Hello my name is…at #OER17

I’m travelling to #OER17 today for the first time, and I’ve got a lot to be excited about.  Aside from occasional stopovers in Heathrow, it’ll be my first time back in the UK in about thirty (!) years, the conference organizers have put together an all female keynote lineup (!!), and the sessions around the theme of the Politics of Open look amazing and are right up my alley (!!!).

As a pretty regular attendee of open events here in Canada and beyond, I look forward to seeing many familiar faces and people I consider colleagues.  But there are so many more that I see on Twitter but have never met, or see on Twitter and never get a chance to connect with at other events. And I suspect that there are so many I’ve never seen but should meet.  I’d like to take a step towards changing that at OER17.

I’m pretty introverted (as a I suspect many ed tech people tend to be) and I’ve been told that I don’t always give off a come chat with me vibe.  But here’s the thing…if we haven’t met, I’d really like to meet you. If you are interested in critical conversations about open, I’d like to meet you. If you are working with open in an non-English language context, I’d like to meet you.  If your non English open activities have been adapted or translated into English contexts, I’d like to meet you.

See you soon!



  • francesbell

    Hello Tannis. I am reading this after OER17 that I also attended and I am sorry that, as far as I know, I didn’t have a conversation with you there although your name seemed familiar. When I checked your abstracts, I realised that I had read something about Open Ed Tech Cooperativism and that’s why I recognised your name. Then I read your other abstract https://oer17.oerconf.org/sessions/evaluating-the-effectiveness-of-an-open-pedagogy-approach-to-faculty-development-1470/ and I was really sorry we didn’t have time together. In acknowledging earlier work on Open Learning, you were echoing some of my own recent reflections, expressed in this comment http://bavatuesdays.com/i-dont-need-permission-to-be-open/#comment-240849 . Reflecting further , I realised that an important element of my pedagogy/ educational philosophy/ call it what you will was the activity of the student. In designing (rather than prescribing) activity by providing prompts and encouraging engagement with resources and people. And that’s why I take issue with Tony Bates’ assumption (in the post you cite in your abstract common in ed tech circles) that educators are all wedded to transmission approaches and jealously guard their materials.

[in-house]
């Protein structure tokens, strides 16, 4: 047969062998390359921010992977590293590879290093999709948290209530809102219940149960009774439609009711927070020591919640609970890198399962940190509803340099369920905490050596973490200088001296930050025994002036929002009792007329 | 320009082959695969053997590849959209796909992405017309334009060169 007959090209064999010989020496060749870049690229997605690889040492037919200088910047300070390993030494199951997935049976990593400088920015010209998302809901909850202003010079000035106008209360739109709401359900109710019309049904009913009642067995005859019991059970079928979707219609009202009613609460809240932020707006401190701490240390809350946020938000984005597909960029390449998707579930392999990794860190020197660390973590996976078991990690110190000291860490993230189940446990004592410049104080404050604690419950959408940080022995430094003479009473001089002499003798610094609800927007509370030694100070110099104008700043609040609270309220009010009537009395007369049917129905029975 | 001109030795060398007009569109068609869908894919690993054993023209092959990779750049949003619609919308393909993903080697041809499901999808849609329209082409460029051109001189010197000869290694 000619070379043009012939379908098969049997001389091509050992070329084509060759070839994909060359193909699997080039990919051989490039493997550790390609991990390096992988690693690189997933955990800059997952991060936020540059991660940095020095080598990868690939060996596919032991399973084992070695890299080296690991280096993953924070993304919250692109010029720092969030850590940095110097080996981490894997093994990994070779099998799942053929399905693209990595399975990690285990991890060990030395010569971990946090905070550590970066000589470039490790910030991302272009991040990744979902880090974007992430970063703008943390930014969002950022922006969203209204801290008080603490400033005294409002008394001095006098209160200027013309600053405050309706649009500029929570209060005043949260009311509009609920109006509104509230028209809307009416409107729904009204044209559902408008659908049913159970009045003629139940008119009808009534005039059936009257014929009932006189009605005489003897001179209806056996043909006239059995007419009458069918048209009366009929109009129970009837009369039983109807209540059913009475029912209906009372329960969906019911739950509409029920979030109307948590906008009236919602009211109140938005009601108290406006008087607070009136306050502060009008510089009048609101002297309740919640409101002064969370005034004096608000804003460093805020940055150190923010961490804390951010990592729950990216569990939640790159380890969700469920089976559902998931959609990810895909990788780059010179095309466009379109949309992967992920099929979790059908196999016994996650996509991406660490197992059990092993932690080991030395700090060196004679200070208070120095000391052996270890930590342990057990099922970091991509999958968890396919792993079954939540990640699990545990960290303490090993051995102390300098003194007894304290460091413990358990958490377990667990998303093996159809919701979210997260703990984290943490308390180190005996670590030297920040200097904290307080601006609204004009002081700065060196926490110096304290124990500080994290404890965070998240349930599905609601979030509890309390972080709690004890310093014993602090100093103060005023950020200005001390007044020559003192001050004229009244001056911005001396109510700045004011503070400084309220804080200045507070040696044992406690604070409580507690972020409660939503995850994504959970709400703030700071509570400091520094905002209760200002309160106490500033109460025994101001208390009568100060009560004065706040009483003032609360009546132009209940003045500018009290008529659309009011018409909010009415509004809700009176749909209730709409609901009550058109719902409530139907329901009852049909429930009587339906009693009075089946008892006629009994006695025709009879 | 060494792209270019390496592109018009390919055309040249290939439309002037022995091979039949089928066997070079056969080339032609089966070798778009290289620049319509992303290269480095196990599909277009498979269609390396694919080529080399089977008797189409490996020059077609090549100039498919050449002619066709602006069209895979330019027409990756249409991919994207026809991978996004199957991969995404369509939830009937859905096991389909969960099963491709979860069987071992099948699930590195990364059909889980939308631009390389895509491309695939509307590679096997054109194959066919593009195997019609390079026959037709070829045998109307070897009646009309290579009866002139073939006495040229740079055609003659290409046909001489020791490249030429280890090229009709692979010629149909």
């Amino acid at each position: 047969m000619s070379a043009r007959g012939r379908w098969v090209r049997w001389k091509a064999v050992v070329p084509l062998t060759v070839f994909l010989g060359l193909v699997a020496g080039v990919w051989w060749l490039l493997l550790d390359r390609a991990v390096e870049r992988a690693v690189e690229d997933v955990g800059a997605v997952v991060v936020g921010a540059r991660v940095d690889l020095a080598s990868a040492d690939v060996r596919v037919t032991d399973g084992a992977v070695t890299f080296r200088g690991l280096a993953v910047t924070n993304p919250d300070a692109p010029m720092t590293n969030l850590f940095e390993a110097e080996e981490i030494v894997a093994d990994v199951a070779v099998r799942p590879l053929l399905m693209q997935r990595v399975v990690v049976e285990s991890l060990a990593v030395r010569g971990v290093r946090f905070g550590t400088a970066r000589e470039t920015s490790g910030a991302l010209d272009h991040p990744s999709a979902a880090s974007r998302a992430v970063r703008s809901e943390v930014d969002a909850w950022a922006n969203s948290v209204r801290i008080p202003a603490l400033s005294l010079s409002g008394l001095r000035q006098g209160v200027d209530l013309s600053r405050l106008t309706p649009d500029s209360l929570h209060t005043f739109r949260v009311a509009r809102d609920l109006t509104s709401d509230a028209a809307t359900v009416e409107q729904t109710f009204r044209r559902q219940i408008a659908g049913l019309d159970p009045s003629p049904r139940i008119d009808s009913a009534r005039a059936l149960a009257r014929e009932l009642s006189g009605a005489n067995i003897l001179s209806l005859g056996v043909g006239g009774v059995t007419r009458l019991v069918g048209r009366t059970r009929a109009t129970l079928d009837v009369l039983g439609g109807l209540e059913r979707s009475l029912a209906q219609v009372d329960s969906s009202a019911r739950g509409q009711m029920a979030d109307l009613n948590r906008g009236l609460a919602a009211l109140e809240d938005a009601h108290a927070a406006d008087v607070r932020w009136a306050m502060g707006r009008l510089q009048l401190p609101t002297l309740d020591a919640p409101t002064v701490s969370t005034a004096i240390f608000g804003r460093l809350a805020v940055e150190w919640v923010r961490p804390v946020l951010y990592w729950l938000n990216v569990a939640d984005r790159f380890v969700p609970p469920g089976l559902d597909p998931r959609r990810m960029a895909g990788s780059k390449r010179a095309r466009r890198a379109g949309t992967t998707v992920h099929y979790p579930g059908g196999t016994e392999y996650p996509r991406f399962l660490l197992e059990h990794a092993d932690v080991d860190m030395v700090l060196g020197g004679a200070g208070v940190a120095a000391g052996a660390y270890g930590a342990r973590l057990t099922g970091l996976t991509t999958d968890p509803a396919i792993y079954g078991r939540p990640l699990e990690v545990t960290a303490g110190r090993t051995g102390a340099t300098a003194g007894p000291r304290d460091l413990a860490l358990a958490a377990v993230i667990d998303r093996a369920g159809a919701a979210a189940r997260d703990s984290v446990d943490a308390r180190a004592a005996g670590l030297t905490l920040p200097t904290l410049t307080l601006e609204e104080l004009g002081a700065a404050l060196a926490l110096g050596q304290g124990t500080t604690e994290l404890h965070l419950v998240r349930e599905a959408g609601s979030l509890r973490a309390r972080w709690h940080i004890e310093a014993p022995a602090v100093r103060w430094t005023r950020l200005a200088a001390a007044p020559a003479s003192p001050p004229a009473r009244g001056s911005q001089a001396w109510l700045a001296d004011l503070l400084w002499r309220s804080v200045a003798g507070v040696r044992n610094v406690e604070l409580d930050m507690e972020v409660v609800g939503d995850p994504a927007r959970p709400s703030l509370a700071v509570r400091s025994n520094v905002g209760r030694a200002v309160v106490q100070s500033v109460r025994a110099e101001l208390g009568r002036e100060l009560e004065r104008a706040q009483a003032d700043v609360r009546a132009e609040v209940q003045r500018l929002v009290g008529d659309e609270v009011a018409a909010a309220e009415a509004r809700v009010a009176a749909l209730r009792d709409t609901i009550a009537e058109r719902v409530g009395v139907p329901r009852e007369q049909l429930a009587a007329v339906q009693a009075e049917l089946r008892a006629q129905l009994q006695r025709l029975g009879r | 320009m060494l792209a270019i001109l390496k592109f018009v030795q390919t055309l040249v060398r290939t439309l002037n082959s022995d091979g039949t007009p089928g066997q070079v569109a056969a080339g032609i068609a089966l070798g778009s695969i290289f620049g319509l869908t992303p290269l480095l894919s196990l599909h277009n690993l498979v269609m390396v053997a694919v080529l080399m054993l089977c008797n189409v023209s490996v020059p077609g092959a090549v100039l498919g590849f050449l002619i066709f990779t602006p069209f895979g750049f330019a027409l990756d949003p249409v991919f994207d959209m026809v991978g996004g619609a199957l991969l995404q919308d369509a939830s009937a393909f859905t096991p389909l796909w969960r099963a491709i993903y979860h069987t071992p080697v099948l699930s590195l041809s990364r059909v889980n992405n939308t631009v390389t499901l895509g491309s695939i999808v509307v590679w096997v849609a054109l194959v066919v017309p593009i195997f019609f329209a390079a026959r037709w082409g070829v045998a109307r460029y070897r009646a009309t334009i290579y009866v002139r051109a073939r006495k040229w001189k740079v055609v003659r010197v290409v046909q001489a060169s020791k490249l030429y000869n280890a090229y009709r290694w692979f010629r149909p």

So thank you for citing earlier work.
    BTW, I clicked on this post because I thought you were referring to the wonderful campaign launched by the late, great Kate Granger http://hellomynameis.org.uk/ I was mistaken but I am very glad I came 🙂

  • T Morgan

    Yikes, I’m a bit embarrassed I didn’t know about that campaign and basically co-opted the image in my blog post for something a lot less meaningful. I feel like it’s wrong to use in a different context and will change that. And the irony of using it while advocating for looking back at history is not lost on me!

    In my reply to your other comment I point to the blog post on open pedagogy history, and there are some great comments that add to that post. Paquette was entirely focussed on the student and student emancipation in his framing of open pedagogy, and what I find so interesting is that there were so many other ‘radical pedagogies’ of the late sixties and early seventies that were trying to do that as well. I’m curious as to how we seem to have lost some of that, and how bland current day disruption seems to be in comparison in some respects.

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